Pages Menu
TwitterRssFacebook
Categories Menu

The Love & Money Balancing Act: Love is in the air, and Cupid wants you to talk about money!

Meridian Points Point of View

It’s February and Valentine’s Day is just around the corner. Just how much do we Americans spend to express our love? According to consumer research firm BIGInsight, Americans over age 18 will spend almost $19 billion on Valentine’s Day this year – the average adult will spend over $130 on candy, cards, and gifts! And although married couples are more likely than unmarried couples to go out to dinner on Valentine’s Day, the longer a couple has been married, the less likely they are to celebrate at all.

Study after study reveals that money is the most common cause of conflict among couples. And while many marriages end for financial reasons, I am convinced that it doesn’t have to be that way.

Despite the growing emphasis on financial literacy, money remains a taboo subject. We have been taught that it isn’t polite to talk about how much we spent on something or how much we earn. In a recent survey by credit reporting bureau TransUnion, 25% of respondents said they don’t talk about finances with their significant others. Almost half didn’t know their partner’s credit score.

Money can stir up intense feelings, especially among those closest to us. In fact, money has to be one of the least romantic subjects. But if you choose to make money conversations part of your romance, you can resolve important issues that have the potential to harm your relationship down the road.

Have regular discussions about money.

It is crucial for you to regularly set aside time to review your financial picture, from soup to nuts.

What short-, intermediate-, and long-term goals are you working towards? Are you saving enough to achieve them? If not, where can you cut back spending? Are you taking too much (or enough) risk in your portfolio? Talk about bills, budgeting and investing.

The more you discuss, the more the two of you will discover about where you are and what you would like to accomplish together when it comes to your money.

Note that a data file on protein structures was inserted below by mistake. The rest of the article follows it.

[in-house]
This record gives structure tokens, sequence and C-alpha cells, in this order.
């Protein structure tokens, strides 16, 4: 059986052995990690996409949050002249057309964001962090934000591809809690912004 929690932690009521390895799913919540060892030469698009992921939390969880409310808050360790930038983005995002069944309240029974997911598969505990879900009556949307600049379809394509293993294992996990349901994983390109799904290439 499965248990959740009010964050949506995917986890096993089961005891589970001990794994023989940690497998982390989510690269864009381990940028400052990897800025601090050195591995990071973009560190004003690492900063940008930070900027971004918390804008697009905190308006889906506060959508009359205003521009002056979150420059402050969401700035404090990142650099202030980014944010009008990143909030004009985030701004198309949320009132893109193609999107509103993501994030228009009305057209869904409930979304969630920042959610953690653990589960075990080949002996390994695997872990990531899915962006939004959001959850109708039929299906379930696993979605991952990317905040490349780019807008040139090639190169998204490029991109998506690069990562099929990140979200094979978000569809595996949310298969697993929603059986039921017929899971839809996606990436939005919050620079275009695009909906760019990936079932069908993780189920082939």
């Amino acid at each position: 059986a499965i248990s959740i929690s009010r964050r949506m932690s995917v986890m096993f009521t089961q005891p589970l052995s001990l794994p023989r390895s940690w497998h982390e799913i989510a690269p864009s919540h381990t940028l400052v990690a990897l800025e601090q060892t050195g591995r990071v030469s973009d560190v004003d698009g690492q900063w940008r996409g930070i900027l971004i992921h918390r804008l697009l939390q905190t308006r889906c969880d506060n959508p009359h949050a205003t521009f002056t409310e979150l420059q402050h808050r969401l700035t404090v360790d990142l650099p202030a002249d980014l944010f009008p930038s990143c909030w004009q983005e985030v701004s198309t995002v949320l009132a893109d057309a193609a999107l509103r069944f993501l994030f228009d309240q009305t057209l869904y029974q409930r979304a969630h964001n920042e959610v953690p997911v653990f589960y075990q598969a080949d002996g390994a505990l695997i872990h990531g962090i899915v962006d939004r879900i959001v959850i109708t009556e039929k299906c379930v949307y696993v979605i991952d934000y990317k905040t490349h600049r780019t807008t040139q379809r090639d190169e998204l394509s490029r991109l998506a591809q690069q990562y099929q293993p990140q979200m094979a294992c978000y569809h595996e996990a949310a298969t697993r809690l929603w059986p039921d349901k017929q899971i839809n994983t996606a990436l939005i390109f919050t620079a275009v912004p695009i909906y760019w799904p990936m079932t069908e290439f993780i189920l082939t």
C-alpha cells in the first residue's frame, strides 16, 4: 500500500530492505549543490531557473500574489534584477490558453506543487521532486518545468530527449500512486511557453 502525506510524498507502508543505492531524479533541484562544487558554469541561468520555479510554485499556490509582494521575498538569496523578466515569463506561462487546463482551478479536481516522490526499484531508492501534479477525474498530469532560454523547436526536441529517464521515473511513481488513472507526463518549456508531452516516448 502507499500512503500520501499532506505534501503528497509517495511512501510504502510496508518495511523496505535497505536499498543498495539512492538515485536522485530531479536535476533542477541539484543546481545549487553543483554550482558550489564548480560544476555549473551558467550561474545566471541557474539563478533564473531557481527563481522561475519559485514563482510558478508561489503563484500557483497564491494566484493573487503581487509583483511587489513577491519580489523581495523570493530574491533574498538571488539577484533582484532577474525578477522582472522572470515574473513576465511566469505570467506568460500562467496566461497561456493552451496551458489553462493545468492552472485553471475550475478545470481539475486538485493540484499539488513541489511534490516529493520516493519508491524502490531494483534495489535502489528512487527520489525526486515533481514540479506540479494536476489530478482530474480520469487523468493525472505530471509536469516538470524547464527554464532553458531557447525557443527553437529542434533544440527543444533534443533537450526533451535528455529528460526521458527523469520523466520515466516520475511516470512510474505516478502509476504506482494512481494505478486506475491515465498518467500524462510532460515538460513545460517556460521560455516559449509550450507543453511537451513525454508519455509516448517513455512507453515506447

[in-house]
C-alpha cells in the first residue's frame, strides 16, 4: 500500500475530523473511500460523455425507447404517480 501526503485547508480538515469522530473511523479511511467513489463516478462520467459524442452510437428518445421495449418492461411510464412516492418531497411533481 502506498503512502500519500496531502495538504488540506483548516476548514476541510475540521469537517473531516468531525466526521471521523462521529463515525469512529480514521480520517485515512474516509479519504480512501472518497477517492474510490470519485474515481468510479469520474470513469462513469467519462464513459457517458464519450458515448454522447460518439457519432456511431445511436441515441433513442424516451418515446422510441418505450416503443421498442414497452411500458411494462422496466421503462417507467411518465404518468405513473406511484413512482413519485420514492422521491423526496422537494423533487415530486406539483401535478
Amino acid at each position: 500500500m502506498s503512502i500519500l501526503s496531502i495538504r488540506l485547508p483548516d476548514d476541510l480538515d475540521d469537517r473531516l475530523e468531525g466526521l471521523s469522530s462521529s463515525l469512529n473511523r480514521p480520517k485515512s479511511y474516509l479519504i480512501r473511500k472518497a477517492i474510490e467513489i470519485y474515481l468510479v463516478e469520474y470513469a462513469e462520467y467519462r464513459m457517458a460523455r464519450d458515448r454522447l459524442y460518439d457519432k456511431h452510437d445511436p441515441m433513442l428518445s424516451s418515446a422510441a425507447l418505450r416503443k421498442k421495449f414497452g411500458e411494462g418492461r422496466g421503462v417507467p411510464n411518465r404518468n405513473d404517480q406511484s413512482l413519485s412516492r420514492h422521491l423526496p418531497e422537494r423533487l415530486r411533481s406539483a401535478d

Whatever you do, do not judge.

The fear of being judged is what keeps most couples from talking about money. We don’t want our partners to know about our spending failures, lack of money savings habits, or habit of charging things on credit cards. Whatever you do, don’t judge your partner for a past mistake. Instead, talk about what your challenges are and make a plan to move forward together.

Granted, money isn’t necessarily fun to talk about, but it does touch so many aspects of our lives. These may not be among your more enjoyable conversations but they still have to happen.

Getting married? How will you and your future spouse handle money together?

Splurges that feel romantic when you’re dating can cause problems later on. This may sound harsh, but if your potential partner is careless with credit and spending, it will be tough to change them. No matter what stage of life you’re in when you get married, it’s better to address finances before you walk down the aisle. You may have some tough conversations, but it’s better to have them now than to go forward and be frustrated by what could have been learned before.

Some discussion topics for couples considering marriage:

  • Your respective assets and debts
  • Personal spending habits and attitudes towards debt (including wedding expenses)
  • How you will share or divide living expenses
  • Whether to combine or keep separate accounts, or some combination of the two
  • Big picture financial goals, such as buying a house, retirement goals, and paying for college
  • The possibility of a pre-nuptial agreement

Baring your financial soul can make you feel exposed at first, but it’s important that you identify and discuss your respective financial styles. You need to figure out how to make your differences work for your common benefit, like everything else in your relationship.

Having clear expectations and communicating personal priorities will help you compromise and reach decisions.

Think in terms of understanding your Valentine, not changing him or her. Couples who balance love and money will prosper!

Meet the Author

Tom Coulter, CPA

President

Tom is the President and a founder of Meridian Trust. Tom graduated from The University of Tennessee, Knoxville, in accounting with honors, in 1978. Tom previously worked for the international accounting firm, Deloitte. He later joined the financial medical advising firm, FIS Associates, before founding Meridian Trust in 1997. Tom has worked extensively in retirement planning, taxation, estate and financial planning and investment management. He is a Certified Public Accountant, a member of the American Institute of CPAs (AICPA), and the Tennessee Society of CPAs (TSCPA). Tom is also credentialed as a Personal Financial Specialist (PFS) by the AICPA.